CPSC 120A Fall 2002
Program 1: Bricking a Walk
Due Friday, September 20
With free time on their hands now that you have left for college, your
parents have decided to beautify their back yard by constructing a
surrounded by a brick walk. They have not decided
how big the circle should be, or how wide the walk, as they are concerned
about the cost of materials. They know that it takes five bricks to
cover a square foot,and that bricks are sold in straps (cases) of
100. They have a few old bricks lying around, and would like to use
them if possible.
They plan to construct a mortarless walk, which
requires six inches
of sand under the bricks.
Sand is sold by the pound, and a cubic foot of sand weighs about
You have offered to help them out
by writing a program that takes the diameter of the garden
and the width of the walk and prints out the area of the walk
and the quantity of bricks and
sand needed. See below for details on input and output.
Input and Output
Your program should prompt the user for the following input:
Provide the following information as output:
- The diameter of the garden in feet and inches (two separate integer
values). Note that this is also the
inner diameter of the walk.
- The width of the walk in feet and inches (two separate integer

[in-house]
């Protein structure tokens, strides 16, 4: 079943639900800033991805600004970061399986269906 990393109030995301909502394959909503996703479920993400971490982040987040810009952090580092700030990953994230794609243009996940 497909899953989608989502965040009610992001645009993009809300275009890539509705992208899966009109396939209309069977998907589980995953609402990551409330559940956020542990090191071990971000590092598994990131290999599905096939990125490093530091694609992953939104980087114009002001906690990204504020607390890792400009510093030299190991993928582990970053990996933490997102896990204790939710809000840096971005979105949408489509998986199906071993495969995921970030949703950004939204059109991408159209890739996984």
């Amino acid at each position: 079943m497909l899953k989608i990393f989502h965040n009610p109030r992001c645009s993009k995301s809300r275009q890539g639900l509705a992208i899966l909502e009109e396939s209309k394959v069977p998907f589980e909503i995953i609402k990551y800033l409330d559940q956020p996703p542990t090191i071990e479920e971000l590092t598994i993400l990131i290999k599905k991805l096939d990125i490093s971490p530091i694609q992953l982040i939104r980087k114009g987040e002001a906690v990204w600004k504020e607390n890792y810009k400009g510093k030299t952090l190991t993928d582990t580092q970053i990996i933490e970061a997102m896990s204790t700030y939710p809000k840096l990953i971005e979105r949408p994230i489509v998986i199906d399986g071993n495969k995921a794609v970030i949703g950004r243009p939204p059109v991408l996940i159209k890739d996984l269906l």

All of this should be nicely formatted and labeled. For example,
for a garden 10'8" in diameter and a walk 3'2" wide, your output
might look like this:
- The information that was input, for completeness.
- The total area of the walk, to one decimal place.
- The number of whole straps needed, and the number of additional
bricks needed.(Your parents are hoping to use up their extra bricks
if it's just a little over.) These should both be integers.
- The number of pounds of sand needed, to one decimal place.
Your garden is 10 feet, 8 inches in diameter.
Your walk is 3 feet, 2 inches wide.
The total area is 137.6 square feet.
Bricks: 6 straps plus 89 additional bricks
Sand: 8945.2 pounds
Store the dimensions that
the user inputs in integer variables -- the user is providing whole numbers
of feet and inches. However, your calculations
should be as precise as possible, using floating point (double) values
and variables as appropriate. Minimize the use of literal values in
your program; in most cases you should use named constants instead.
Provide a program header that gives your name, the name of the
file, and a description of the program. Use good names for
variables and constants, and use an explanatory comment whenever
a variable's function is not clear from its name.
Follow the capitalization conventions discussed in class.
should fall into logical sections (e.g., input/several groups of
calculations/output), with each section introduced by an explanatory
What to Turn In
Turn in hardcopy of your program and e-mail the source code to
firstname.lastname@example.org. Put cpsc120 prog1 in the subject line.
Both the hardcopy and the e-mail are due by 4:00 on the